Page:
The Hero of the 1957 World Series with three complete game victories for the Milwaukee Braves, he was a two-time 20-game winner and a National League All-Star twice. Frequently accused of throwing a spitter, he threw a no-hitter against the Philadelphia Phillies on August 18, 1960. He was the winning pitcher against Harvey Haddix in the "Greatest game ever lost".

Years before Mark Fidrych became famous for talking to the baseball, Burdette used the same antics to psych himself up on the mound. In the 1957 World Series, he shut out the New York Yankees twice in four days to give the Milwaukee Brewers their only World Championship. He was the first pitcher in 37 years to win three complete games in a single World Series and the first since Christy Mathewson (1905) to throw two shutouts in a single Series. The win gave Milwaukee the world championship and earned Burdette Series MVP honors.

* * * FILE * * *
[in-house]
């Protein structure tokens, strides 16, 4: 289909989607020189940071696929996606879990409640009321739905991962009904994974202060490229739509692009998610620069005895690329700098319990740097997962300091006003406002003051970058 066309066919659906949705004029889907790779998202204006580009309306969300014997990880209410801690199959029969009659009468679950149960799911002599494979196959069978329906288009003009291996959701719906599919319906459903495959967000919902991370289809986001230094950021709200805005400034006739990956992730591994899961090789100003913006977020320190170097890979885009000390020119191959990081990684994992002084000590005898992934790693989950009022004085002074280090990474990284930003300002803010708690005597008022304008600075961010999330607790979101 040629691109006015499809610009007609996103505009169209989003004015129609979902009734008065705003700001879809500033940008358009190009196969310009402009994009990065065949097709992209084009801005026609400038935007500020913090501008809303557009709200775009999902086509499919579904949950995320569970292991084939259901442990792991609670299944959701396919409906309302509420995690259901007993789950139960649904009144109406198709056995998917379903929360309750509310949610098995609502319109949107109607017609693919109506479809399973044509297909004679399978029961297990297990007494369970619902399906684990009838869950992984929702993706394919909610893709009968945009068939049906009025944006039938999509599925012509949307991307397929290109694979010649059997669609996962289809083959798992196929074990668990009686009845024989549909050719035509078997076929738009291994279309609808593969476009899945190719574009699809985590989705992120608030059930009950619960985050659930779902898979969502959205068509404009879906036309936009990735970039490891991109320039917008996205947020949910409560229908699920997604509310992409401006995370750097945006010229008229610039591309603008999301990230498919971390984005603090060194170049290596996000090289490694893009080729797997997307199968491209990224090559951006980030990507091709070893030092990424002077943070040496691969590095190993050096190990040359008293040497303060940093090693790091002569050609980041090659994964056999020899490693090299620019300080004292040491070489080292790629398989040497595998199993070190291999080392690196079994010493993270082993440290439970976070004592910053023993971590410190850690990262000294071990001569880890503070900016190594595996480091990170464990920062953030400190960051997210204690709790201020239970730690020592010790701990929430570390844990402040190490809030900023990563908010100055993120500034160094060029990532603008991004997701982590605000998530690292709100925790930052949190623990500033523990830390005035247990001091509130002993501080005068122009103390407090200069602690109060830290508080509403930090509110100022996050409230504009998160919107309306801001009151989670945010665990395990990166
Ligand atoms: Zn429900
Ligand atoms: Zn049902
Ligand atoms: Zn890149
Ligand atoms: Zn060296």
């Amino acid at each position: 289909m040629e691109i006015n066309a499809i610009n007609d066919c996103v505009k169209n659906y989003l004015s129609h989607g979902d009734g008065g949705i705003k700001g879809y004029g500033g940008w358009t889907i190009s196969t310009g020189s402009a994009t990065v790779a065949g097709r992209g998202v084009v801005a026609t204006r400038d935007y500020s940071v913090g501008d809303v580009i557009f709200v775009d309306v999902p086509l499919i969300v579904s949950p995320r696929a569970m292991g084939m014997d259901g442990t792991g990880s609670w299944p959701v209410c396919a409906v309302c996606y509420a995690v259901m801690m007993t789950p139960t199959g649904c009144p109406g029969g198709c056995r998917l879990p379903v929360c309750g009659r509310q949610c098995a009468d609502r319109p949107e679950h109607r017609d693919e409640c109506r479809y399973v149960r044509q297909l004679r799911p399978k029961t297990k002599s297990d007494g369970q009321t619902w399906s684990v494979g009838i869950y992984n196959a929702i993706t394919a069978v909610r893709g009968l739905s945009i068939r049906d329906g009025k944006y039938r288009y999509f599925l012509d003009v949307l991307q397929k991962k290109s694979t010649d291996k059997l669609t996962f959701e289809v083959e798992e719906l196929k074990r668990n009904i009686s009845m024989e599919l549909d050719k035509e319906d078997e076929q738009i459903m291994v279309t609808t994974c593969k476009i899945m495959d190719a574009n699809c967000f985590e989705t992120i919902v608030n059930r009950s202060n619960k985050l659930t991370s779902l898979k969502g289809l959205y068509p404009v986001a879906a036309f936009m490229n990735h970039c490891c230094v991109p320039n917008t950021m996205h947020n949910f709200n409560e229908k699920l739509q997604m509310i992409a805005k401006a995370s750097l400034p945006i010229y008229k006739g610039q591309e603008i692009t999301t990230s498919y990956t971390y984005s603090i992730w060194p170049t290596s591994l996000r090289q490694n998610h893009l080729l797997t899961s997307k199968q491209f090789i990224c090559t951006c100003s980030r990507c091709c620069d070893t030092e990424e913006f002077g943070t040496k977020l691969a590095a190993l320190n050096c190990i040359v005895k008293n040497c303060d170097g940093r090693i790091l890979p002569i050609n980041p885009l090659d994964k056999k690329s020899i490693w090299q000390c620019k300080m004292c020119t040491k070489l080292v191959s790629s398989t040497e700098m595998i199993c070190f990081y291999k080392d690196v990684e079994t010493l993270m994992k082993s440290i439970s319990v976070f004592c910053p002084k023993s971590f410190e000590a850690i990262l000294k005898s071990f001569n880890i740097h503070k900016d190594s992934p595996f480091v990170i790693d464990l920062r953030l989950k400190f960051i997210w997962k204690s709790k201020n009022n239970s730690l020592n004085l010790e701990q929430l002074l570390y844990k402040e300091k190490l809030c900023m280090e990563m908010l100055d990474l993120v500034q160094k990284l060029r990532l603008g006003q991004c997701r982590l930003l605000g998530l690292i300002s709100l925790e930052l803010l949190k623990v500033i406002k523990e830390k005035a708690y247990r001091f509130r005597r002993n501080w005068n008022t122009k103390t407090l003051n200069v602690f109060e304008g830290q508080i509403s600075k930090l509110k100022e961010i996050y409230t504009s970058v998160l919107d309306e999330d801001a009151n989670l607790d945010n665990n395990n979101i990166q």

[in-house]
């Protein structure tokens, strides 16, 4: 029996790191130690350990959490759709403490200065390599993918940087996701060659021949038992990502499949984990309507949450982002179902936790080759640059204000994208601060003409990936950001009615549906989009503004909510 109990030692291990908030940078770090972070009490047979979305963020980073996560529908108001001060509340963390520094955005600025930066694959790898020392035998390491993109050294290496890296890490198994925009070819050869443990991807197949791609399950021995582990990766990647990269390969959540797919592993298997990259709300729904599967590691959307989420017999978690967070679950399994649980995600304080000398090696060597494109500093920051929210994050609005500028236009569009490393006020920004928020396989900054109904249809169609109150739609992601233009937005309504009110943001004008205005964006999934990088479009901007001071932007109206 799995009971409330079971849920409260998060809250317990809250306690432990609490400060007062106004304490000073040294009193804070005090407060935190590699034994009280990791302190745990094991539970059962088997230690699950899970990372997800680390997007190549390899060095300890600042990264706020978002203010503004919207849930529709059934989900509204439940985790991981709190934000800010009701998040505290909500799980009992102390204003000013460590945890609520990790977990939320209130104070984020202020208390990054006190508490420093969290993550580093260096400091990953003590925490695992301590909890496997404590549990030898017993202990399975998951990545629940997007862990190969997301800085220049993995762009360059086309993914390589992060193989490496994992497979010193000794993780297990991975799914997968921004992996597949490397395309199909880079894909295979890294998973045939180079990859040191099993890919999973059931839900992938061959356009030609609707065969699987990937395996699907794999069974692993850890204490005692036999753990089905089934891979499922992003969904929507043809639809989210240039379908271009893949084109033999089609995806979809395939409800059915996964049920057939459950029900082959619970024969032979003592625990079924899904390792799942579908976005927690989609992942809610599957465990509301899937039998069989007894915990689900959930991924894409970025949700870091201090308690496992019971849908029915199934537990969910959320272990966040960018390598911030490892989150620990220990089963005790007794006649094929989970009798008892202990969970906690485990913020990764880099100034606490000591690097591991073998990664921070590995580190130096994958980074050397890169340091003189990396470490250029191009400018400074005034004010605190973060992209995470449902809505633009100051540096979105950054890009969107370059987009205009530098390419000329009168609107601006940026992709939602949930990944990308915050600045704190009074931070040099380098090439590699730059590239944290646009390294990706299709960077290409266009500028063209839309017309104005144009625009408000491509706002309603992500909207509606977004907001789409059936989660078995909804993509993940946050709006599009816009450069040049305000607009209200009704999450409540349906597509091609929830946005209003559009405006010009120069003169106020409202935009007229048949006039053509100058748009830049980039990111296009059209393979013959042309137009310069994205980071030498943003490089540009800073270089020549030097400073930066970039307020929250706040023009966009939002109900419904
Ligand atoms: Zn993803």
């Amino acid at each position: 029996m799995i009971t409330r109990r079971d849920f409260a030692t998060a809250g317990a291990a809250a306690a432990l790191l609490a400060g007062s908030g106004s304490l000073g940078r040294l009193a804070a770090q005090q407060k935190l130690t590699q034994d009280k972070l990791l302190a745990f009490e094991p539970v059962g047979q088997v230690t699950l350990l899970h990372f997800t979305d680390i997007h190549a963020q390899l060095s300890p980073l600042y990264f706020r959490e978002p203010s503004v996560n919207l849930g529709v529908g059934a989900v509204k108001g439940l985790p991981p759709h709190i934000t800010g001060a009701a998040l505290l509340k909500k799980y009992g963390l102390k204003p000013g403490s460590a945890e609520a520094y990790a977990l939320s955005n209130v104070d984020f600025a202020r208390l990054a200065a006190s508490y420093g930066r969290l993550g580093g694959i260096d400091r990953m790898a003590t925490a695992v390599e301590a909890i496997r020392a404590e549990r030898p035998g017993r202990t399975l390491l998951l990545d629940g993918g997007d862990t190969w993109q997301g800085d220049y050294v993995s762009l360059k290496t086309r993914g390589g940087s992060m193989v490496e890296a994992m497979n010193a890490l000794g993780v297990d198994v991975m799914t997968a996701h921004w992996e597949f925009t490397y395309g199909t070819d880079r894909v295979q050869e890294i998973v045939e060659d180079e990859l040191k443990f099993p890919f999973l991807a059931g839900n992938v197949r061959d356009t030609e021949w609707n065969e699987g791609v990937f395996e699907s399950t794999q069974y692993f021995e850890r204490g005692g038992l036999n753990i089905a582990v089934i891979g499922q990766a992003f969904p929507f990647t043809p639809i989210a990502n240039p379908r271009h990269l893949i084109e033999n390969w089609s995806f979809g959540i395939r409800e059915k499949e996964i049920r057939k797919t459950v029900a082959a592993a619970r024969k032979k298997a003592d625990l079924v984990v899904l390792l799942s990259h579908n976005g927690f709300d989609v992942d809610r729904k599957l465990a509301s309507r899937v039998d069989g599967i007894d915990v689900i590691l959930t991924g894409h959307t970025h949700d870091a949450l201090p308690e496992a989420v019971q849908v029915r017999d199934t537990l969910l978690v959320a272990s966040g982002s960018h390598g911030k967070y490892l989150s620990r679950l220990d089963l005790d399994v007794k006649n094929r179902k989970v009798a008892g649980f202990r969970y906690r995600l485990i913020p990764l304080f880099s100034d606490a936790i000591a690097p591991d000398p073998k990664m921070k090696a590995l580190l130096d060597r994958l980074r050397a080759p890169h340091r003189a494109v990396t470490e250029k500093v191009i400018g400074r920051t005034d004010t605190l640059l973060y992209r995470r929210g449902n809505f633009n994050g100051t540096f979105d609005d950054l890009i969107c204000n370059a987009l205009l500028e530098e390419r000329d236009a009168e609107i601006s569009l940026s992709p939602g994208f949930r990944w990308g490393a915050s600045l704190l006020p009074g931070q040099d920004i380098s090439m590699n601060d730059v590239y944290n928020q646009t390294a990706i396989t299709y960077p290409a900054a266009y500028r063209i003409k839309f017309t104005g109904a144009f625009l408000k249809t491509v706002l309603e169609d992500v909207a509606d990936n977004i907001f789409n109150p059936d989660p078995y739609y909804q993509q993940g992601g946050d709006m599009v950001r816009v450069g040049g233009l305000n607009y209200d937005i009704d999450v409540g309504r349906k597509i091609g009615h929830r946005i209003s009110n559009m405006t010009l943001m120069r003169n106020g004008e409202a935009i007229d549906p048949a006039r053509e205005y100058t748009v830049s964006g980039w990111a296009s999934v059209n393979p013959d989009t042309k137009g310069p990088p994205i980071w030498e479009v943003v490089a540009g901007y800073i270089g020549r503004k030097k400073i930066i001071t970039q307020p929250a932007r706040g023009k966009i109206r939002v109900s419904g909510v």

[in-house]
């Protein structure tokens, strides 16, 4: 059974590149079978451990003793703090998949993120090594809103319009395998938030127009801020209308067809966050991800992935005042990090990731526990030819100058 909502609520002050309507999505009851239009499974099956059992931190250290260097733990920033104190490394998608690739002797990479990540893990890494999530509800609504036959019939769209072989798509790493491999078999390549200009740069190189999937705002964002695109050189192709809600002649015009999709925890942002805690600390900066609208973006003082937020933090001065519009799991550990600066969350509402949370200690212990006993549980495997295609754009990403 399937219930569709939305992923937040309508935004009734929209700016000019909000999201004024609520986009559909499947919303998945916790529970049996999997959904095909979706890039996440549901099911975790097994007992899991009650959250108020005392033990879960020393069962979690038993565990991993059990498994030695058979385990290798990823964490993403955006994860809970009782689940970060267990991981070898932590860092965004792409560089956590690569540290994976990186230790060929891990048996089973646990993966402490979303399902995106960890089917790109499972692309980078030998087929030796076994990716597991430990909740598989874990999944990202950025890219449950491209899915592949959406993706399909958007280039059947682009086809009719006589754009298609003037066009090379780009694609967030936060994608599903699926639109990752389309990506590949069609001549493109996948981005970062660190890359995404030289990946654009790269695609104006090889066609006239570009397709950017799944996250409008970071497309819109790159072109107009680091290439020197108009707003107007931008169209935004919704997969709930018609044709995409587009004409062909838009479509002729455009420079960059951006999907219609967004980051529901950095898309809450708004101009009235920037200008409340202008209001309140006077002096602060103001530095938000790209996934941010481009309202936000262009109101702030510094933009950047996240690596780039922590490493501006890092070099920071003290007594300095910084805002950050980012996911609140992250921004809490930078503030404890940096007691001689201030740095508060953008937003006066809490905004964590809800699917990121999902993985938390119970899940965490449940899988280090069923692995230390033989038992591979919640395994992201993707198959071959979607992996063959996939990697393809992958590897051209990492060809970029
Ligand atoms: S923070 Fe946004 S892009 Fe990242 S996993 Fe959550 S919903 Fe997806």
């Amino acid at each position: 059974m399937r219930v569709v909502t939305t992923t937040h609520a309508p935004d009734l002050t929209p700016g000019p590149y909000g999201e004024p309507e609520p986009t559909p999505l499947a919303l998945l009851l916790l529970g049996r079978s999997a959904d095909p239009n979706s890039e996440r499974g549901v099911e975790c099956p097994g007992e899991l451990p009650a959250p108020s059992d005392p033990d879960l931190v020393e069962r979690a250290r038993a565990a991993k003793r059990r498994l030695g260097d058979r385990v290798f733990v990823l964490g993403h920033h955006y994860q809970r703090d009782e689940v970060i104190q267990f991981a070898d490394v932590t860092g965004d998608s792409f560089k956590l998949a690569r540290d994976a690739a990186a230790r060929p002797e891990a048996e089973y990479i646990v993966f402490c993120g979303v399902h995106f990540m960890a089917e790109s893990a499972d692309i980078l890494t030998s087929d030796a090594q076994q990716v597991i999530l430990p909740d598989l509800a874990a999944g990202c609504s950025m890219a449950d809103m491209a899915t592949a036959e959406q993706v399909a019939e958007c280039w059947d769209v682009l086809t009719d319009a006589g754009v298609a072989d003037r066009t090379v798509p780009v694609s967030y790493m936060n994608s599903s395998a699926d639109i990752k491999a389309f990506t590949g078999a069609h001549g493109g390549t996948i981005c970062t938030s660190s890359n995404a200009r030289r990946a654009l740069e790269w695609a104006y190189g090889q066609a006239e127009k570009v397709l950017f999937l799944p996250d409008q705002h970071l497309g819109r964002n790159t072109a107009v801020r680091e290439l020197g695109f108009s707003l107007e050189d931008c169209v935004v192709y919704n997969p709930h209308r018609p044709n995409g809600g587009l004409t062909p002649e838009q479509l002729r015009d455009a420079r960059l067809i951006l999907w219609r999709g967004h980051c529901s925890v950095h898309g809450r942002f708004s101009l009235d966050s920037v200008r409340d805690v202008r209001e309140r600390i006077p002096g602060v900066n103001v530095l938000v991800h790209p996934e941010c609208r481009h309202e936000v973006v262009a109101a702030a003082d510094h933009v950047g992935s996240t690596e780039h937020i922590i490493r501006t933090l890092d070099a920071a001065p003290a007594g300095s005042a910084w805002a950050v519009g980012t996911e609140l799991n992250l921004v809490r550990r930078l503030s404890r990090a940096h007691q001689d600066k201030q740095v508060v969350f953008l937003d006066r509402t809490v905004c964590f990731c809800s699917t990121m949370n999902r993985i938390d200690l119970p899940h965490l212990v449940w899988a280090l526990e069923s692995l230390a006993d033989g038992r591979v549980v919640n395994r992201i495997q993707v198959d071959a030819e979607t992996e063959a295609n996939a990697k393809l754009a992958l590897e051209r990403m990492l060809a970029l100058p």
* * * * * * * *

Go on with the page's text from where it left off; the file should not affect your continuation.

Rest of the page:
Hall of Fame lefty Warren Spahn and righthander Burdette gave the Braves a formidable one-two punch, with 443 victories between them in 13 seasons. A slider and sinkerball pitcher, Burdette was widely accused of throwing a spitball as well. Burdette never bothered to refute that charge, and used the paranoia to his advantage. His constant fidgeting on the mound fed that suspicion; it didn't indicate nervousness. Besides winning 20 games in 1958 and 21 in 1959, Burdette won 19 twice and 18 once. His 2.70 ERA topped the National League in 1956. In two All-Star Games, he allowed only one run in seven innings. He no-hit the Phillies on August 18, 1960, facing only 27 batters. On May 26, 1959, he was the winning pitcher when Pittsburgh's Harvey Haddix hurled 12 perfect innings against the Braves, only to lose in the 13th. (TJ)